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Etiologic connections among substance dependence, antisocial behavior and personality: Modeling the externalizing spectrum

Etiologic connections among substance dependence, antisocial behavior and personality: Modeling the externalizing spectrum,10.1037//0021-843X.111.3.41

Etiologic connections among substance dependence, antisocial behavior and personality: Modeling the externalizing spectrum   (Citations: 298)
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A hierarchical biometric model is presented of the origins of comorbidity among substance dependence, antisocial behavior, and a disinhibited personality style. The model posits a spectrum of personality and psychopathology, united by an externalizing factor linked to each phenotype within the spectrum, as well as specific factors that account for distinctions among phenotypes within the spectrum. This model fit self-report and mother-report data from 1,048 male and female 17-year-old twins. The variance of the externalizing factor was mostly genetic, but both genetic and environmental factors accounted for distinctions among phenotypes within the spectrum. These results reconcile evidence for general and specific causal factors within the externalizing spectrum and offer the externalizing factor as a novel target for future research. Common mental disorders are often correlated with each other, co-occurring at greater than chance rates in both clinical and epidemiological samples (Clark, Watson, & Reynolds, 1995; Lil- ienfeld, Waldman, & Israel, 1994; Sher & Trull, 1996; Widiger & Sankis, 2000). What is the meaning of this "comorbidity" phe- nomenon? Krueger and colleagues (Krueger, 1999b, 2002; Krueger, Caspi, Moffitt, & Silva, 1998; Krueger, McGue, & Ia- cono, 2001) have proposed that this phenomenon may result from common mental disorders acting as reliable indicators of latent factors, or hypothetical core psychopathological processes, that underlie putatively separate disorders. To date, this hypothesis has been supported by data gathered from unrelated persons. Such data have allowed for multivariate analyses of observed, phenotypic correlations among mental dis- orders. These analyses have revealed a broad, latent factor linking substance dependence and antisocial behavior disorders in late adolescence and adulthood. Following the lead provided by mul- tivariate analyses of emotional and behavioral problems in chil- dren (Achenbach & Edelbrock, 1978, 1984), this factor has been labeled externalizing (cf. Kendler, Davis, & Kessler, 1997). In the analyses presented herein, we extended this line of re- search by addressing three specific questions in a genetically informative sample. First, what is the etiologic basis for the phe- notypic externalizing factor? Second, are there etiologic factors that distinguish among specific externalizing disorders? Third, are disinhibitory personality traits part of the externalizing spectrum?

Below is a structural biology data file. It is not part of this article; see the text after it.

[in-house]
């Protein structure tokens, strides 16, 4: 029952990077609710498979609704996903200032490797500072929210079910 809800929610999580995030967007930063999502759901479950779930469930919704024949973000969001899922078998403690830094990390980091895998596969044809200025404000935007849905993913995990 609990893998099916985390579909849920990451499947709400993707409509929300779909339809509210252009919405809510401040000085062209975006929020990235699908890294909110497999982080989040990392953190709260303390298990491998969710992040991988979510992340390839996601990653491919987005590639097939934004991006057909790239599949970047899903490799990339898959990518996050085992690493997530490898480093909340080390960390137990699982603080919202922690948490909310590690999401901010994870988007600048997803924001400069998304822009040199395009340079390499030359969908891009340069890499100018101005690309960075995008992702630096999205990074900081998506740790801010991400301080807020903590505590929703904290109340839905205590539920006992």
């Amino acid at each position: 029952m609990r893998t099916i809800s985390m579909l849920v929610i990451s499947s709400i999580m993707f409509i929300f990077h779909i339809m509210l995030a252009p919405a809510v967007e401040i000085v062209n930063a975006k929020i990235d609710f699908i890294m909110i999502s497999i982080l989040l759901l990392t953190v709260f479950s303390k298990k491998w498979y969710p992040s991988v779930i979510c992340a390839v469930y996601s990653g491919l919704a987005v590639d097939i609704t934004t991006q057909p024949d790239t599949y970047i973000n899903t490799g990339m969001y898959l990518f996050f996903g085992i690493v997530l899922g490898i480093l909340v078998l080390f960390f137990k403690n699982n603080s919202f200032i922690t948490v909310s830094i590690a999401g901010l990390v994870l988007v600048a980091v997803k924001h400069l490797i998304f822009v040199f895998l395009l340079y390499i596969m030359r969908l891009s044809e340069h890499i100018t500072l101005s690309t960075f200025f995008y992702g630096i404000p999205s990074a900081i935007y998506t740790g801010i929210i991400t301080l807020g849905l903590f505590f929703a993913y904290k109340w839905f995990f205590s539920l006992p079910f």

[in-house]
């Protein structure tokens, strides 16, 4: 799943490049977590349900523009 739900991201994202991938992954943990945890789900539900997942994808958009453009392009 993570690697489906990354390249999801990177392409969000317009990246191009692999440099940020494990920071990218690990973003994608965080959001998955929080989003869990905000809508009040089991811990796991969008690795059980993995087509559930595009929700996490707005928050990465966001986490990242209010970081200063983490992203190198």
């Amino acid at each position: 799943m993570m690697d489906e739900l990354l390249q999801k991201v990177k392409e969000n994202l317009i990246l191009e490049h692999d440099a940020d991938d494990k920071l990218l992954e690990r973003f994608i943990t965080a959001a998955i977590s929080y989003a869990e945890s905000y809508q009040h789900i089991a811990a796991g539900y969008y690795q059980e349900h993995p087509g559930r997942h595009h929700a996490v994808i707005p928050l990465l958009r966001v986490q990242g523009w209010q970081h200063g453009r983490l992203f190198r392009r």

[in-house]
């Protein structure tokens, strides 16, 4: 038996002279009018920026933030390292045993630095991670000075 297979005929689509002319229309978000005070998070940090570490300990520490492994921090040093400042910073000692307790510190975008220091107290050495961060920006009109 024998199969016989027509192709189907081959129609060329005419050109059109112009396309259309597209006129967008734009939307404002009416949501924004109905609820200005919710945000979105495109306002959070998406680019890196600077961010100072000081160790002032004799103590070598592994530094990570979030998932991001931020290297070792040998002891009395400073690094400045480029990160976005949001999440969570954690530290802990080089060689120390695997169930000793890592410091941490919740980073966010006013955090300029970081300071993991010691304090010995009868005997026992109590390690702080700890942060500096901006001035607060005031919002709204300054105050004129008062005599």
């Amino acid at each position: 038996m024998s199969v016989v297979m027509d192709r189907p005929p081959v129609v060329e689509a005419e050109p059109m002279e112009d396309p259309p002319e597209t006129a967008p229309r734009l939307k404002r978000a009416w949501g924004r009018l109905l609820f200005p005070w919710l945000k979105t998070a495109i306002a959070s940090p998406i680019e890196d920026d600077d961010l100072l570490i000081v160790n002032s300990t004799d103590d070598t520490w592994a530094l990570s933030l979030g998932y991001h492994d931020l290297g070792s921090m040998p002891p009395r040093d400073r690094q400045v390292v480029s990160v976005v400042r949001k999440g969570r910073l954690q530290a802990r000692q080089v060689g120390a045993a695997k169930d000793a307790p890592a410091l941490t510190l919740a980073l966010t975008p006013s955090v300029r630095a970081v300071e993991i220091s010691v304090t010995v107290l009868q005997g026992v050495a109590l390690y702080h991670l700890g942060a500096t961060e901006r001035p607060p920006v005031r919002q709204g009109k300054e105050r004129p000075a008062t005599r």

Journal: Journal of Abnormal Psychology - J ABNORMAL PSYCHOL , vol. 111, no. 3, pp. 411-424, 2002
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